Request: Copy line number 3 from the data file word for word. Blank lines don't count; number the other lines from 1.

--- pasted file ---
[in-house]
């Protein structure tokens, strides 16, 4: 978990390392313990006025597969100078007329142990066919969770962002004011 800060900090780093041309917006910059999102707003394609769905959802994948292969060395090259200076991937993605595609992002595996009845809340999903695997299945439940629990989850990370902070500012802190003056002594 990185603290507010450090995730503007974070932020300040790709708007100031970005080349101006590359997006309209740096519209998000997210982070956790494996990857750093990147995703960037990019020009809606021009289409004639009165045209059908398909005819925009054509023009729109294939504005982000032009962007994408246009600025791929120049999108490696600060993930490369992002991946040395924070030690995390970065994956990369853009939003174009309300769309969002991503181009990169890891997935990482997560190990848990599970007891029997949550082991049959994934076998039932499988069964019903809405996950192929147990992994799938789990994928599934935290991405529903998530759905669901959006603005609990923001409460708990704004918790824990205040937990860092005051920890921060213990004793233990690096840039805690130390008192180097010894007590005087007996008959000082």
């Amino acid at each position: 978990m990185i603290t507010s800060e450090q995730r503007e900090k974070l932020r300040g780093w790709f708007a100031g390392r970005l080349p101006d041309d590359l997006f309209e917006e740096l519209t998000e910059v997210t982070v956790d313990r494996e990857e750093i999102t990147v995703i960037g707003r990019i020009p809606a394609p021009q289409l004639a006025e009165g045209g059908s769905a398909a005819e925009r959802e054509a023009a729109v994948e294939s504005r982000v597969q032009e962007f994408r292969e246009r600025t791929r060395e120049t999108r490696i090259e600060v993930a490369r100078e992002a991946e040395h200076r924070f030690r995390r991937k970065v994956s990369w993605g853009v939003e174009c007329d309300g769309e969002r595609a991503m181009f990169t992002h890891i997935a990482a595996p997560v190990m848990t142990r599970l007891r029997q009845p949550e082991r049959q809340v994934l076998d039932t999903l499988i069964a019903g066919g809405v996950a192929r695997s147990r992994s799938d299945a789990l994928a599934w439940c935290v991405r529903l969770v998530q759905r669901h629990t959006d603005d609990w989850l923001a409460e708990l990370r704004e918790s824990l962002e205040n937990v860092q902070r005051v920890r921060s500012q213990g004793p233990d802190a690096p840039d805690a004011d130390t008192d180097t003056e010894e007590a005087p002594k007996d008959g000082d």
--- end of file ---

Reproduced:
């Amino acid at each position: 978990m990185i603290t507010s800060e450090q995730r503007e900090k974070l932020r300040g780093w790709f708007a100031g390392r970005l080349p101006d041309d590359l997006f309209e917006e740096l519209t998000e910059v997210t982070v956790d313990r494996e990857e750093i999102t990147v995703i960037g707003r990019i020009p809606a394609p021009q289409l004639a006025e009165g045209g059908s769905a398909a005819e925009r959802e054509a023009a729109v994948e294939s504005r982000v597969q032009e962007f994408r292969e246009r600025t791929r060395e120049t999108r490696i090259e600060v993930a490369r100078e992002a991946e040395h200076r924070f030690r995390r991937k970065v994956s990369w993605g853009v939003e174009c007329d309300g769309e969002r595609a991503m181009f990169t992002h890891i997935a990482a595996p997560v190990m848990t142990r599970l007891r029997q009845p949550e082991r049959q809340v994934l076998d039932t999903l499988i069964a019903g066919g809405v996950a192929r695997s147990r992994s799938d299945a789990l994928a599934w439940c935290v991405r529903l969770v998530q759905r669901h629990t959006d603005d609990w989850l923001a409460e708990l990370r704004e918790s824990l962002e205040n937990v860092q902070r005051v920890r921060s500012q213990g004793p233990d802190a690096p840039d805690a004011d130390t008192d180097t003056e010894e007590a005087p002594k007996d008959g000082d």